It’s no surprise to anyone who has been reading this blog that I am a firm believer in building a processing program that relies heavily on minimal processing techniques, including developing a program that applies different levels of processing to collections, or parts of collections. Describing our collections is one of the most important things that we as archivists do, and also one of the most time-consuming and expensive. We want to make sure that our time and intellectual capital is being well spent, and I firmly believe that the thoughtful, intentional application of processing levels is a really important way to ensure that. This leads to more accessible collections, encourages collection-level thinking and analysis, and opens up archivists’ time to work on big, strategic projects.
Standards like DACS encourage this kind of collection-level thinking and support different levels of arrangement and description, but there’s not a lot of advice out there about how and when to apply each of these levels (though the University of California’s Efficient Processing Guidelines, as always, does a great job of this). How do we decide if a collection is a good candidate to describe at the collection level versus the file level? And what principles guide these decisions? Here I’ll give you some thoughts into the principles I’ve used to build a levels-based processing program, and then some criteria I use when making decisions about an individual collection.
Put Your Thinking Cap On:
Start by analyzing the records (their content and context) at a high level. What does the collection as a whole tell us? What are the major pieces of the collection and how do they relate to each other? Why does that matter? How can be best expose all of this to researchers? I’m not gonna lie- this is hard. This is way harder than making a container list. However, it brings a lot more value to the table. Archivists are trained to understand the ways that records are created; and to assess their potential value as evidence, information, and/or as symbols. Often by doing this higher level intellectual work at the outset we can create very robust and meaningful description that exposes how the parts of the whole of the collection come together and how they function without doing a significant amount of work in the collection.
Define Terms and Build Consensus:
Be clear about what you mean by a level of processing. It is critical that all stakeholders—archivists, curators, research services staff, donors—are all on the same page about what it means for a collection to be arranged and described at a certain level. This means defining and documenting these terms and circulating them widely throughout the organization. It also means being clear about amount of both time and money required to arrange and describe collections to different levels.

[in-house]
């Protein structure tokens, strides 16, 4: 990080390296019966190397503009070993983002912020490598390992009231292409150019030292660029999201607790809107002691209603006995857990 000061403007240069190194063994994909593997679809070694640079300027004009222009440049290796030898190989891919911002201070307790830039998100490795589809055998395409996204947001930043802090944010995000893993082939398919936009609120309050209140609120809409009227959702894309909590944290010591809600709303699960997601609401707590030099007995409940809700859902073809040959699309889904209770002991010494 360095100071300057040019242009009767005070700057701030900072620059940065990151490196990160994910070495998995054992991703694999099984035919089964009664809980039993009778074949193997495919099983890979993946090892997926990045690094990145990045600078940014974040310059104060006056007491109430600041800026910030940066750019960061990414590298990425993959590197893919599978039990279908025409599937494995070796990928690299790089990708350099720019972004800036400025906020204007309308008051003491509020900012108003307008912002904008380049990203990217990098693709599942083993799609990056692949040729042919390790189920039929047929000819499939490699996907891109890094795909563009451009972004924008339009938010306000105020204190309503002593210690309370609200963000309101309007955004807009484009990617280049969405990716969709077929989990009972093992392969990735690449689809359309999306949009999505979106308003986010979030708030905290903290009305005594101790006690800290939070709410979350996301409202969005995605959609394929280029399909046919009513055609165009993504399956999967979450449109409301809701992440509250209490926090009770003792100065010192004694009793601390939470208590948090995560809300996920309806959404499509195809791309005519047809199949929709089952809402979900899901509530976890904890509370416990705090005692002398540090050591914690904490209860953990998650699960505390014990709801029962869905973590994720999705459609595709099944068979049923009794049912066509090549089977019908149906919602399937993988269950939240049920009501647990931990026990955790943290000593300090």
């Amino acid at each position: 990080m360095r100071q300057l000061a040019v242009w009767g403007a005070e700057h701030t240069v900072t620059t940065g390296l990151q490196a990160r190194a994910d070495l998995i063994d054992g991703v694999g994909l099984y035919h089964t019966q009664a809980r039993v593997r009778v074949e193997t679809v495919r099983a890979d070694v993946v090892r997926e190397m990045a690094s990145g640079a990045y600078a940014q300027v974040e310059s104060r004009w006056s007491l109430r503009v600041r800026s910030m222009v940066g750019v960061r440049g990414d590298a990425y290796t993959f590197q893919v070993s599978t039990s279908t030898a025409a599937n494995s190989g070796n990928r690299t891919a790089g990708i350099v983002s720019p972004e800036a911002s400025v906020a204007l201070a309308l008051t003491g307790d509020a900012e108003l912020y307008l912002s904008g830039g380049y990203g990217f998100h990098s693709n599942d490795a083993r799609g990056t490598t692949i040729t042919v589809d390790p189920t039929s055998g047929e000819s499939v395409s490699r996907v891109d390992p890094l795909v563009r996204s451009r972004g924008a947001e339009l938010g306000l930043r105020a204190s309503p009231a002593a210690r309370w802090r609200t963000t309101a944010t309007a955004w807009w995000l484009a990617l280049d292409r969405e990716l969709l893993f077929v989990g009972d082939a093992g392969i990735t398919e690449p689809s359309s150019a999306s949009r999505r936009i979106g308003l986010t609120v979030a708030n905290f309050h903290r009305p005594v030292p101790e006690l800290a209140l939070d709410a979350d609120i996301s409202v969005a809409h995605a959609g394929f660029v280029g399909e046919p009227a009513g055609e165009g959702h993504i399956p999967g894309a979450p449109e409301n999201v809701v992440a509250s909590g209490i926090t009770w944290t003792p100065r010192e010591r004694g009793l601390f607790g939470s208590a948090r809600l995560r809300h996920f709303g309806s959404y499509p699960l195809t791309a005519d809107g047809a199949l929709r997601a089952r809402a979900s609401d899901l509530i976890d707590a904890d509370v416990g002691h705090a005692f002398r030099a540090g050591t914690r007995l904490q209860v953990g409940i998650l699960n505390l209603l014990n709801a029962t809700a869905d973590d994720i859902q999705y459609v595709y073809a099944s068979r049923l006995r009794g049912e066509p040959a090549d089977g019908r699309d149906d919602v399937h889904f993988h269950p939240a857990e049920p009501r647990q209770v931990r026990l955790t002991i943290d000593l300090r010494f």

It’s also very important to involve institutional stakeholders in your decision making process. Assessing stakeholder needs and managing expectations from the outset helps to ensure that processing projects go smoothly and end with happy stakeholders. In my institution this generally means that the archivists work with with curators to make sure that we understand the value and needs of the collection, that they understand what I mean by a certain level of description, and that I can clearly communicate how more detailed processing of one collection impacts the time and resources available to address other projects that individual has a stake in.
Always Look For the Golden Minimum:
I always approach assigning processing levels by determining what the goals for a collection are (determined in conjunction with stakeholders!) are and what path provides the lowest set of barriers to getting there. Greene and Meissner call this sweet spot where you meet your stated needs with the lowest investment of time and resources the golden minimum and this should be the goal of all processing projects.
Processing is Iterative:
This is huge for me. I go back and tweak description ALL THE TIME. Sometimes I’ve straight up misjudged what amount of description was necessary to facilitate discovery, sometimes research interests and needs change and the old levels of arrangement or description didn’t cut it anymore. Your needs change and evolve, the researchers needs change and evolve over time, the institutional context changes, sometimes you realize that something, for whatever reason just isn’t working. You always have the option to go back into a collection and do more. You never, however, have the ability to recapture the time that you spent on a collection up front, so be thoughtful about how you apply that time to best meet the needs of the institution, the researchers, you and your colleagues, and the collection itself.